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10 cars that weren’t as successful as they deserved

Throughout the history of the automotive industry, there have been multiple injustices. Especially if we take into account the cars that were not as successful as they deserved. Models that, for one reason or another, either ended up very poorly considered by public opinion, or did not accumulate the number of registrations that were planned given their approach. These are the examples that have caught our attention the most.

Nissan cube

The first of the cars that did not have the success they deserved is a Nissan. The Cube. A vehicle that tried to introduce the philosophy of kei cars to the old continent, but adapted to our territory by dimensions. It was a very functional car with a range of reliable and efficient engines, but its aesthetics were highly controversial for local tastes.

Honda Insight

According to Honda, the Insight was the hybrid for everyone. A tall rival for the Toyota Prius. But this electrified Japanese did not meet the goals that were planned for him. It came with a strange image, with part of the rear wheels faired, and only three doors. However, it was very efficient and well priced. In fact, today it continues to be sold, already with a more normal design.

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You may think that electric cars are a thing of the last few years, but General Motors put the GM EV1, a completely electric vehicle, on the market in 1996. Of course, the only way to acquire it was by leasing and they just ran out manufacturing little more than a thousand copies. Finally, as with many of the vehicles in this ranking, its strange image did not help.

Audi A2

The same is always said of the A2: that Audi launched a car ahead of its time. If it had arrived a few years later, its registrations would have multiplied exponentially. A vehicle with very important innovations in terms of aerodynamics and the efficiency of its engines, as well as weight thanks, in large part, to a body and chassis made entirely of aluminum.

Citroën C6

When Citroën released the latest generation of the C6 it was seen as a most daring move. Its objective? Fight face-to-face against luxury manufacturers at a much more contained price and with a wonderful product. However, the stigma of being called Citroën and a very daring design ended up weighing heavily on its sales quota.

Mercedes R-Class

Perhaps the only crime of Mercedes with the launch of the R-Class in 2006 was not deciding the times well. Like the A2, it was born at the wrong time, but in this German’s case it took too long. The Stuttgart firm tried to join the minivan fever when SUVs were starting to show their paw. Big mistake. And that was luxurious, refined, spacious and powerful.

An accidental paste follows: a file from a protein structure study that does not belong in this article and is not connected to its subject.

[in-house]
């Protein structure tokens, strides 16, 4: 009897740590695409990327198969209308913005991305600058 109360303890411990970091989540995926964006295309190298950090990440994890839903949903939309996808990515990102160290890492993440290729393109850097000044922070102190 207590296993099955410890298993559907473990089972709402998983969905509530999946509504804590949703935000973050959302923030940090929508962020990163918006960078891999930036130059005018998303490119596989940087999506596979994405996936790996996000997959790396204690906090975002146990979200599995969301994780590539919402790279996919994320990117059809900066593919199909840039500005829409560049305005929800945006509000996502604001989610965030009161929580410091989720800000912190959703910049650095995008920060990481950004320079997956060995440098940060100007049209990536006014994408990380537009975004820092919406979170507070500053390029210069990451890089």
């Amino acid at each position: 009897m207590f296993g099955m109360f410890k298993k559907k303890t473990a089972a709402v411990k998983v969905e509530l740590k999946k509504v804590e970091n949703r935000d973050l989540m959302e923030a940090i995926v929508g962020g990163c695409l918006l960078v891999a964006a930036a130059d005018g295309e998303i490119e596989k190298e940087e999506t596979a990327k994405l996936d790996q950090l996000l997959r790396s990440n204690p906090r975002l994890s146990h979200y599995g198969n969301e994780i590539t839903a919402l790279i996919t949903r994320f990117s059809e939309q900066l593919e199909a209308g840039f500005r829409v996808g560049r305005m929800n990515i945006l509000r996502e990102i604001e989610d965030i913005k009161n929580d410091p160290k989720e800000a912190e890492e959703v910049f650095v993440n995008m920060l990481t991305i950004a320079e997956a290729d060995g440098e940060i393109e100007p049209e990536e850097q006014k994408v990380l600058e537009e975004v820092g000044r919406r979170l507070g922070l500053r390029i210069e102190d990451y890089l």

Fiat Multipla

Almost in all likelihood, the only thing that separated the first-generation Multipla from outright success was its aesthetics. In this way, the biggest sin committed by the Italian company was to make an ugly car. They simply did not like its aesthetics. Because its modularity was to be applauded, and the fact that this Fiat could transport six adults in total comfort was a great added value.


French brands are known for taking risks with the design of their vehicles, and that’s what happened to Renault with the Vel Satis. A sedan of a superior quality that did not end up entering the eye. Even so, it was a high-level car, but it is already known that the ‘marquitis’ has been widespread in at least the old continent for decades. And if it is not a saloon of the German ‘skull trio’, you cannot order certain quantities for such a product at the risk of failure.

Seat Toledo

The third generation of the Toledo was very satisfactory in purely objective terms. A spacious car with a good level of both refinement and comfort, without forgetting the dynamism that has always characterized Seat. Now, that third volume didn’t like a lot of people. And as proof that that was the reason why it entered this list of cars that were not successful, the contemporary Altea, the same model but without ‘ass’, swelled to sell.

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Volkswagen Phaeton

Despite having German DNA, Volkswagen is not considered a premium brand. At most, it is in limbo between the generalists and the three German women we all know: Audi, BMW and Mercedes. For this reason, selling an F-segment luxury saloon was an impossible mission for the Wolfsburg firm, however impressive its quality-price ratio was.

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